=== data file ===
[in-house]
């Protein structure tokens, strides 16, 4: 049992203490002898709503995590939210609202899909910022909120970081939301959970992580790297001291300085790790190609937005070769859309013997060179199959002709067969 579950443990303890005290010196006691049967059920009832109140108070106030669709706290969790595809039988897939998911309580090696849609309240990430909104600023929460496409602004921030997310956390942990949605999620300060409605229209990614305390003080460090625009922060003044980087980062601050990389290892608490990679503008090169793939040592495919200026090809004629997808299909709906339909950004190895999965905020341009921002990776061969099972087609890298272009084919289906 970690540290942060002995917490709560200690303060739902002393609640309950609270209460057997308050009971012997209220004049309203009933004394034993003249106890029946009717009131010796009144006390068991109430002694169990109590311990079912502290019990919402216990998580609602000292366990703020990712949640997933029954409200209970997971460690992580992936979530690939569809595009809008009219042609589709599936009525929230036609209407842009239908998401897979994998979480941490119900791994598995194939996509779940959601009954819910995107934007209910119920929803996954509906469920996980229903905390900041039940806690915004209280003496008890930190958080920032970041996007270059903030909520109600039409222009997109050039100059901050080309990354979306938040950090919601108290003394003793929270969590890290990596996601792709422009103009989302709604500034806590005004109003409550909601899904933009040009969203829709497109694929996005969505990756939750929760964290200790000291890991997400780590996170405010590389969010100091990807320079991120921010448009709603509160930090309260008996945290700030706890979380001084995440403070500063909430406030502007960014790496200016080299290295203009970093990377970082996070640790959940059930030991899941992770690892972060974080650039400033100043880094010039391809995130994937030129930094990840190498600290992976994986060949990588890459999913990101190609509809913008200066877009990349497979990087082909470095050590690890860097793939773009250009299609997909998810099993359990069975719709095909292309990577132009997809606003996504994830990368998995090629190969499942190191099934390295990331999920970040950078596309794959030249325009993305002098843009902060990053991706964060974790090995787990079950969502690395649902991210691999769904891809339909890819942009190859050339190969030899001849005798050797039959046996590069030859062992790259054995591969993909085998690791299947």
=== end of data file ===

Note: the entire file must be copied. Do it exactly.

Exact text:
[in-house]
């Protein structure tokens, strides 16, 4: 049992203490002898709503995590939210609202899909910022909120970081939301959970992580790297001291300085790790190609937005070769859309013997060179199959002709067969 579950443990303890005290010196006691049967059920009832109140108070106030669709706290969790595809039988897939998911309580090696849609309240990430909104600023929460496409602004921030997310956390942990949605999620300060409605229209990614305390003080460090625009922060003044980087980062601050990389290892608490990679503008090169793939040592495919200026090809004629997808299909709906339909950004190895999965905020341009921002990776061969099972087609890298272009084919289906 970690540290942060002995917490709560200690303060739902002393609640309950609270209460057997308050009971012997209220004049309203009933004394034993003249106890029946009717009131010796009144006390068991109430002694169990109590311990079912502290019990919402216990998580609602000292366990703020990712949640997933029954409200209970997971460690992580992936979530690939569809595009809008009219042609589709599936009525929230036609209407842009239908998401897979994998979480941490119900791994598995194939996509779940959601009954819910995107934007209910119920929803996954509906469920996980229903905390900041039940806690915004209280003496008890930190958080920032970041996007270059903030909520109600039409222009997109050039100059901050080309990354979306938040950090919601108290003394003793929270969590890290990596996601792709422009103009989302709604500034806590005004109003409550909601899904933009040009969203829709497109694929996005969505990756939750929760964290200790000291890991997400780590996170405010590389969010100091990807320079991120921010448009709603509160930090309260008996945290700030706890979380001084995440403070500063909430406030502007960014790496200016080299290295203009970093990377970082996070640790959940059930030991899941992770690892972060974080650039400033100043880094010039391809995130994937030129930094990840190498600290992976994986060949990588890459999913990101190609509809913008200066877009990349497979990087082909470095050590690890860097793939773009250009299609997909998810099993359990069975719709095909292309990577132009997809606003996504994830990368998995090629190969499942190191099934390295990331999920970040950078596309794959030249325009993305002098843009902060990053991706964060974790090995787990079950969502690395649902991210691999769904891809339909890819942009190859050339190969030899001849005798050797039959046996590069030859062992790259054995591969993909085998690791299947």